Concisely, it's an extension of the Science and Reason blog that makes possible sharing many types of information among many people.
A blog is generally just a one-to-many (or perhaps several-to-many) communication tool. A network, however, is many-to-many, like Facebook or Linkedin, for example.
Because a network is inherently many-to-many, it's much easier for sharing of news, information, opinions, questions, or whatever.
The structure of the network makes it convenient to share many different types of things. Not just articles on a specific topic, perhaps with subsequent comments. But also things like news stories, bookmarks, RSS feeds, images, videos, audio files, documents, slide presentations, calendars, maps, polls, bibliographies, reading lists, course syllabi, Google searches, notebooks, wikis, databases... you name it. Anything that can be stored digitally.
It's possible, though sometimes awkward, to put such things (or links to them) in a blog post. Some of them have worthwhile value only as part of a collection. Breaking out of the traditional blog format makes collecting such things easier. Blogs generally have a sequential format. But collections get added to randomly, and the order is usually not too important. A person new to the network can, in principle, go straight to what is of most interest at the time, without having to wade through much that's not immediately relevant.
So why not do this sort of thing in an existing social network, like Facebook or Linkedin? That's quite possible, of course. But my impression of these services, which are both useful and (sometimes) enjoyable, is that they are often too busy, too chaotic. Sometimes it's best to focus more narrowly. That, anyway, is the most obvious benefit of a special-purpose network. Fortunately, it's not necessary to be completely separate from the general-purpose networks. The network structure makes possible for simple, natural affiliations between networks.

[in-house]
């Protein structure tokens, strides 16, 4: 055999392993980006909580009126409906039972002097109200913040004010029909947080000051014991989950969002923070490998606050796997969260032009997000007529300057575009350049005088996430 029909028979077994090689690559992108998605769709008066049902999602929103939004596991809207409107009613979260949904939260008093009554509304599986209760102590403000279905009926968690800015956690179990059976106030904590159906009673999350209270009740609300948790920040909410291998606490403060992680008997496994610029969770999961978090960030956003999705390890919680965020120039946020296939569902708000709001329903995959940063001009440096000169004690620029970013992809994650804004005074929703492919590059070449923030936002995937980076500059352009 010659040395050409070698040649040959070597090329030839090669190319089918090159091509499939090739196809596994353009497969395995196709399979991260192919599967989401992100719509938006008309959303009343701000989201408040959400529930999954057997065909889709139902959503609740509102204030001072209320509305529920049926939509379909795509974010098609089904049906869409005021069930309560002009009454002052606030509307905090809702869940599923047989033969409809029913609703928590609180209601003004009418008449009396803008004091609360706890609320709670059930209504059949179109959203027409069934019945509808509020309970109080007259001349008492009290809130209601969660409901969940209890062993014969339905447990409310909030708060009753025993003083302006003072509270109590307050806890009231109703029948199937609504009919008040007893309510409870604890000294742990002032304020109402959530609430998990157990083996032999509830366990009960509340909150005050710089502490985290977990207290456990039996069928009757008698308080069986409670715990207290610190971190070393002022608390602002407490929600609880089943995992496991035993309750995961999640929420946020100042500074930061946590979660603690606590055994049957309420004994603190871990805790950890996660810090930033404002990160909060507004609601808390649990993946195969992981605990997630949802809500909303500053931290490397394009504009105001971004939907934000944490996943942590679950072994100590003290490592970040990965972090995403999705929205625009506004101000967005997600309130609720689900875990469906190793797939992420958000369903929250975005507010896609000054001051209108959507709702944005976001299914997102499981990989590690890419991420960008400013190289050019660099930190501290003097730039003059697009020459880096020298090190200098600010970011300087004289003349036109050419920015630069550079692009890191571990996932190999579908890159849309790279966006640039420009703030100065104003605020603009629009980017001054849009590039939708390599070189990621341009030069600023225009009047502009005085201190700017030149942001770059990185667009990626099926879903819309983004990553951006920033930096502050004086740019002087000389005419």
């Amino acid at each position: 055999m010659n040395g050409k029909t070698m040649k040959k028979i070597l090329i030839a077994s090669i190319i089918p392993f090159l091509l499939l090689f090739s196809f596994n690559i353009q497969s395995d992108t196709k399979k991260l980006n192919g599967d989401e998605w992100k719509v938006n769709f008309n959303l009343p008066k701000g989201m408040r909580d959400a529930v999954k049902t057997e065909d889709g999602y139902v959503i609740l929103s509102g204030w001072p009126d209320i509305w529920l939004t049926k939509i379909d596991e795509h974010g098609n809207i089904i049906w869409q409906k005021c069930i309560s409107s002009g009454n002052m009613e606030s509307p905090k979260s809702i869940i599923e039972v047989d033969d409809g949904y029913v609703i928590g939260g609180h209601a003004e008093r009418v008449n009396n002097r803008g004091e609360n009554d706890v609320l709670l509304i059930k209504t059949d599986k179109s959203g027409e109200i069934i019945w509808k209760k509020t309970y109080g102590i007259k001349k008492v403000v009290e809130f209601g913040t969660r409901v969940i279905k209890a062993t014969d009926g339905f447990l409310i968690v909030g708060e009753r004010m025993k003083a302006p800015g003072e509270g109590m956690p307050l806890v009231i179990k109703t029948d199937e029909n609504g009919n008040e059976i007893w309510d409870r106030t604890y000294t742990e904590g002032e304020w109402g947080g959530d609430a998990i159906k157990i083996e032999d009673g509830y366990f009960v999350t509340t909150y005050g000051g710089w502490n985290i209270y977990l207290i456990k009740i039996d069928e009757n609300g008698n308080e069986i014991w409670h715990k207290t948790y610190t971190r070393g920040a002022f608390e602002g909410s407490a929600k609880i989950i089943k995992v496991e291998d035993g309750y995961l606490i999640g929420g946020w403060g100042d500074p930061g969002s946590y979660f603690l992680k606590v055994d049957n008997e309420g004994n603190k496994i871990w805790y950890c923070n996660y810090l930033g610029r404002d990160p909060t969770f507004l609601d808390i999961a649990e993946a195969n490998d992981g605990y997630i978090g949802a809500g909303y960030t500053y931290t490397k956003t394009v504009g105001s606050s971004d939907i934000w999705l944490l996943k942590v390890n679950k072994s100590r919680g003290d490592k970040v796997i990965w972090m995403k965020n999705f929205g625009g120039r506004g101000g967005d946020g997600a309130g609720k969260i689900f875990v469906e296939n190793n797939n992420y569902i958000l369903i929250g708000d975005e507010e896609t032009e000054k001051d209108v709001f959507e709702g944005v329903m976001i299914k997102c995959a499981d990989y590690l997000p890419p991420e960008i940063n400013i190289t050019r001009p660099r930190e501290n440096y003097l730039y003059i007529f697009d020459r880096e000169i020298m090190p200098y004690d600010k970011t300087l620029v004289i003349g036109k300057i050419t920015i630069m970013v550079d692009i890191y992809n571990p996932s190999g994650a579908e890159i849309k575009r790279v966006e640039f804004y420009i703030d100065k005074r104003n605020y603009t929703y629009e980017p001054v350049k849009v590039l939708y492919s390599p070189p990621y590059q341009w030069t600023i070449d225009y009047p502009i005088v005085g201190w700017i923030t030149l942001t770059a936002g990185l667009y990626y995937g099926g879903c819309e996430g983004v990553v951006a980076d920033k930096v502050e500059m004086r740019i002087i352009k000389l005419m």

I could go on for some time discussing this from many points of view. And I certainly will do that here, eventually. But I'll leave off for now.
The best thing to do, if any of this sounds interesting, is just go ahead and access the system here, or via the Science and Reason Network widget in the upper part of the right-hand column.
The first time on, there’s a short set of questions to provide information for your profile. Most of them are optional, and most allow you to list your profiles on other networks. This information will be useful in finding others who you might have interests in common with.
When you get in, just look around, and check out whatever interests you. You may enter comments into the system itself, either as replies to discussions, or as notes on a comment wall.
And if you still feel you need to read a little more, here's a short list of reasons you might want to join.
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